Saturday, March 15, 2014

Bodily Functions

“The Irish Curse”

Dear George,
I was skimming through the “Things to Do” section of the newspaper when I ran across a play being produced at our neighborhood theater called “The Irish Curse.”  It was an Off-Broadway hit about a support group for Irish men who saw themselves as suffering from a problem of under-sized private parts that was supposedly characteristic of their ethnic group.  Katja thought that sounded amusing.  I didn’t think so.  While the play might have been fine for Soho or Noho, it didn’t sound to me like an appropriate topic for Cincinnati.  I certainly didn’t know any masculine men who would want to go to it.  Disregarding my opinion, Katja arranged with friends Donna and Kathy for a theater night out.  They had dinner beforehand at a favorite restaurant where Katja ordered fig pizza, then walked down the block to the theater.  All agreed afterward that the play was very funny, touching, had a serious message, and was superbly performed. They said I really missed out, though the whole idea still made me uncomfortable.  Katja did bring home half of her fig pizza in a takeout box, and I ate it for a late night snack.  I’m sure the play was better than the pizza, because fig pizza is the worst idea anybody’s ever come up with.

Thinking about the Irish curse was mildly discomfiting, but it didn’t come close to the embarrassment from our toilet a few days later.  Toilets used to be a mostly neutral and innocuous part of life, but we’ve had nothing but woe ever since renovating our bathroom.  Our new toilet is ecologically sound and environmentally friendly, but it has the minor drawback of using minimal amounts of water and minimal pressure.  You might say it’s the household appliance analogue to small genitalia.  The toilet works fine as long as we’re talking about liquid waste, but anything more tangible is hazardous.  (I have to note here that this observation only applies to male usage, probably because of larger intestines.)  In any case, our upstairs toilet recently got jammed up for the umpteenth time.  I worked on it for the first day with our plunger, then resorted on the second day to the 3-foot snake that I’d purchased at the hardware store.  No luck.  The plumber arrived on Monday morning, and it was thoroughly embarrassing to show him the yucky problem in our bathroom.  He probably was accustomed to such matters, but it seemed to me to require an intimate, disgusting level of disclosure.  I quickly excused myself from the scene, and, happily, the plumber was successful in a matter of minutes.  He explained that this was a regular problem with modern toilets, and he recommended “courtesy flushing.” I’m sure I looked confused.  The plumber laughed and said he was familiar with the phrase from growing up in a household of girls.  “Courtesy flushing” means flushing an extra time when halfway through whatever it is one is doing.  I can’t believe that I’ve lived this long and never heard of “courtesy flushing” before, but it sounded like a good idea.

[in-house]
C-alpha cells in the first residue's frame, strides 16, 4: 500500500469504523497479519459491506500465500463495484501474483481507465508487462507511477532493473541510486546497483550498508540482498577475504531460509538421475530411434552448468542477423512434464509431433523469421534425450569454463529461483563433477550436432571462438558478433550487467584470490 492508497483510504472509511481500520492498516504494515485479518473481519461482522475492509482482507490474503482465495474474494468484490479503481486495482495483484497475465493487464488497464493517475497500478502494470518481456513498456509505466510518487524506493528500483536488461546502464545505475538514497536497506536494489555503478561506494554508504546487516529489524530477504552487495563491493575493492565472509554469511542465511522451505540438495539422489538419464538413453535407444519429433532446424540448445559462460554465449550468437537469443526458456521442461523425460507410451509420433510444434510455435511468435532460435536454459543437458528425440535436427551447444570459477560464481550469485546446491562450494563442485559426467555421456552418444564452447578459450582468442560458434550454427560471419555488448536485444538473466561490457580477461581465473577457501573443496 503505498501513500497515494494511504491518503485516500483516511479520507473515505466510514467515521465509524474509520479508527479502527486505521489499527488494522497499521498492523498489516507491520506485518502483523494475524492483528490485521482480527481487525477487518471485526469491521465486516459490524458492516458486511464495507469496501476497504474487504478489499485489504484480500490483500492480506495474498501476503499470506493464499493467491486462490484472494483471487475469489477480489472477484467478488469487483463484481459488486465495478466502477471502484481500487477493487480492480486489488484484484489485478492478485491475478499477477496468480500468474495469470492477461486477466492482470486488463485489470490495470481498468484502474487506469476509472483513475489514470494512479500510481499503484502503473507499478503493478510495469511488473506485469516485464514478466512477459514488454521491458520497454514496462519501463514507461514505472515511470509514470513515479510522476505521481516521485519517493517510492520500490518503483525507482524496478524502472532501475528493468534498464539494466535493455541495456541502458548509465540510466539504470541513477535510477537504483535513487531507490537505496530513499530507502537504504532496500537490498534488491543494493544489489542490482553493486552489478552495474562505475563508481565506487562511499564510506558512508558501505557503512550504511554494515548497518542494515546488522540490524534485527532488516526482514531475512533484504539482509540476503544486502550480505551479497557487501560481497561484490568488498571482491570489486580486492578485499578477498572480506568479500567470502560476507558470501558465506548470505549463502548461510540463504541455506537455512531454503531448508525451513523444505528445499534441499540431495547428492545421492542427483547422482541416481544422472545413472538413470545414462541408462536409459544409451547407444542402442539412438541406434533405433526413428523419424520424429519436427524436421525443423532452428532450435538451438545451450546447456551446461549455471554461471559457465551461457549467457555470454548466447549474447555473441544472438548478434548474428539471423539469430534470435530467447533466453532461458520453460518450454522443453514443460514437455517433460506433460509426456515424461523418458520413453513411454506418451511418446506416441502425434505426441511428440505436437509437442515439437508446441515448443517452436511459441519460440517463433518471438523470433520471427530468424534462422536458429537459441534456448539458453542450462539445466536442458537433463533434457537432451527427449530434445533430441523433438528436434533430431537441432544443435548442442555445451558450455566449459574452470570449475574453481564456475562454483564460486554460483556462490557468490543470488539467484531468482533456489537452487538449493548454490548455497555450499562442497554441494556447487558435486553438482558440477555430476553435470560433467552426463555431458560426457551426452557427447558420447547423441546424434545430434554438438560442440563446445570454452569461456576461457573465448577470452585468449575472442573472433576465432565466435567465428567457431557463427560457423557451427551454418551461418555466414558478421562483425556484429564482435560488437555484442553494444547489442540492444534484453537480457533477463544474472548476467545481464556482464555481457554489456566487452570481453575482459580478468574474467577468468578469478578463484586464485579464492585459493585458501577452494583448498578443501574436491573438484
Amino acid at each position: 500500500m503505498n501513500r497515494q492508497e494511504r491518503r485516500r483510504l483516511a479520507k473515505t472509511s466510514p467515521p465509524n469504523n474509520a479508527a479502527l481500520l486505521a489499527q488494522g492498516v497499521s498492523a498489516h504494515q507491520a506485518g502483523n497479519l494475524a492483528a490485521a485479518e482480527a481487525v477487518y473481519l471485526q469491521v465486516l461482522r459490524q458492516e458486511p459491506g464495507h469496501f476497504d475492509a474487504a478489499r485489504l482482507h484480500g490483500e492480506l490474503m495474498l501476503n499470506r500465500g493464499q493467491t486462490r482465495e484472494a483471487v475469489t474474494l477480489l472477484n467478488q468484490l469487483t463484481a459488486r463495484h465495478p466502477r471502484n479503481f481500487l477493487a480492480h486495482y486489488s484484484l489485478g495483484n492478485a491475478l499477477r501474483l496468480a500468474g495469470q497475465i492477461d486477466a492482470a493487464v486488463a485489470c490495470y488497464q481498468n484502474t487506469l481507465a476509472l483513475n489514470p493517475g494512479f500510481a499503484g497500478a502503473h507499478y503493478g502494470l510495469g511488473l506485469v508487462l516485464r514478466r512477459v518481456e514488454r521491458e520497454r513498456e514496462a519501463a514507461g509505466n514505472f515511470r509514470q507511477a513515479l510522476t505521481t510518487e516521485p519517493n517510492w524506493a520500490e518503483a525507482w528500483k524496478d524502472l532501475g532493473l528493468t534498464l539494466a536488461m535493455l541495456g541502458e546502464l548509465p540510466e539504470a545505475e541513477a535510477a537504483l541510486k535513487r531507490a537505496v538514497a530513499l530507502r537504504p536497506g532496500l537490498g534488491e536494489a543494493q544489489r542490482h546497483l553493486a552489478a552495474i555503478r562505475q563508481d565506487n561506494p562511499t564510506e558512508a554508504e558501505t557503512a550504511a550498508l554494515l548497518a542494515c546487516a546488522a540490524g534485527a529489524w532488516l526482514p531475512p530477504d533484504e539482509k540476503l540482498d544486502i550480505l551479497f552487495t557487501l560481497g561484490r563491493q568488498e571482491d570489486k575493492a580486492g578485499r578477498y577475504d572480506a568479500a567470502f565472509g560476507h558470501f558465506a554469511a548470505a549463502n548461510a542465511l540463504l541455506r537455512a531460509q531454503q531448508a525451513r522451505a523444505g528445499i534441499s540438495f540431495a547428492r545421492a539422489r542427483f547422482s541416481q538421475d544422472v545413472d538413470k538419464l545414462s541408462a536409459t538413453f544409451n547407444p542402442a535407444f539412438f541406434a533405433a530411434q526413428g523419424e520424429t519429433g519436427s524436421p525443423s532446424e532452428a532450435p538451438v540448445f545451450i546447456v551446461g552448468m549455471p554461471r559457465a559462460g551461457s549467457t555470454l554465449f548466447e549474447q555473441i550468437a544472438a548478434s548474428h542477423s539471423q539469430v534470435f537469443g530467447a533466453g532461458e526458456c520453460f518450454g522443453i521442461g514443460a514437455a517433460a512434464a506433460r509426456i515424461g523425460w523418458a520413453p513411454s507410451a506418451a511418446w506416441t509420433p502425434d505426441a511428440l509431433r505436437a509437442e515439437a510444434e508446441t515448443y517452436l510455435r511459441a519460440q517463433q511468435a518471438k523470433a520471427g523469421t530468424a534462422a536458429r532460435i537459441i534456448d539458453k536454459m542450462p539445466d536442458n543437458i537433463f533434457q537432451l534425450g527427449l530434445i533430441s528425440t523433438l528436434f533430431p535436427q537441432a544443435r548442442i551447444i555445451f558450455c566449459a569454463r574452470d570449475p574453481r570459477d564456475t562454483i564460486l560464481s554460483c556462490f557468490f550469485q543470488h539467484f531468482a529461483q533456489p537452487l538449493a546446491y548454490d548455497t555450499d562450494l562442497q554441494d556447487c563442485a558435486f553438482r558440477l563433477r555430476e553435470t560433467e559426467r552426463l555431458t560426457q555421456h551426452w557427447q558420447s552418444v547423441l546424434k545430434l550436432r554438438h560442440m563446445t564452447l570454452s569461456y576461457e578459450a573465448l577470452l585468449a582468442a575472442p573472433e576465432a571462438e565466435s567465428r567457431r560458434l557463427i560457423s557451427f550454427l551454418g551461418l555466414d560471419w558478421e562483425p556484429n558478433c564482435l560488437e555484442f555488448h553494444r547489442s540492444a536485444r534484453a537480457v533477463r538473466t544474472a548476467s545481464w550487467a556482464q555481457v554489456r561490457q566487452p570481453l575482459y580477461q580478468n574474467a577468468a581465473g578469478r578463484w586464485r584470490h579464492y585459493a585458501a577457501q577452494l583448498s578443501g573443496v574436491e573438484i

It was actually the perfect week to get some toiletry tips because I was due just days later for a gastric test that raises havoc with your innards.  I was actually happy about the test because of the amazing visual experience of traveling through the interior of one’s own stomach on a TV monitor.  It’s just like that old movie, “The Incredible Journey.”  Katja came along since you’re not allowed to drive yourself home.  When I met the doctor, I said I was looking forward to the procedure.  He gave me an odd look, probably because he’d never heard this from a patient before.  I told him that how I’d previously found it remarkable to go inside my stomach organs via TV.  However, he explained that the anesthesia they were using would put me into a deep sleep and I wouldn’t be aware of anything.  That was totally disappointing.  They turned the IV on, and that was the last thing I remembered.  When I woke up the procedure was all over; I appear to have passed.  The doctor said I should come back in four years.  He said that when patients reach my age doctors usually stop doing these kind of tests altogether.  “But,” he said, “they shouldn’t just throw people on the trash heap because of their age.”  I was glad he felt that way.  Ever since, though, I’ve been thinking about being in an age group where most doctors just throw you on the trash heap.  That’s not a reassuring thought.   

G-mail Comments
-Jennifer M (3-17):
Omg. It This terrible that the doctor said anything like that to you! 
-Donna D (3-17):  very very funny david...especially "minor drawback of using minimal amounts of water and minimal pressure.  You might say it’s the household appliance analogue to small genitalia."  clever, very...
-Phyllis S-S (3-15):  Dave,  Have a good trip to New Orleans.  Brave Blog - I wouldn't think that the topic of the play would ever, ever be possibly funny.  All over Europe they have the new toilets where you can choose the amount of flush power - like yours.  I always just chose powerful.  Glad you passed the colonoscopy…     Phyllis 

No comments:

Post a Comment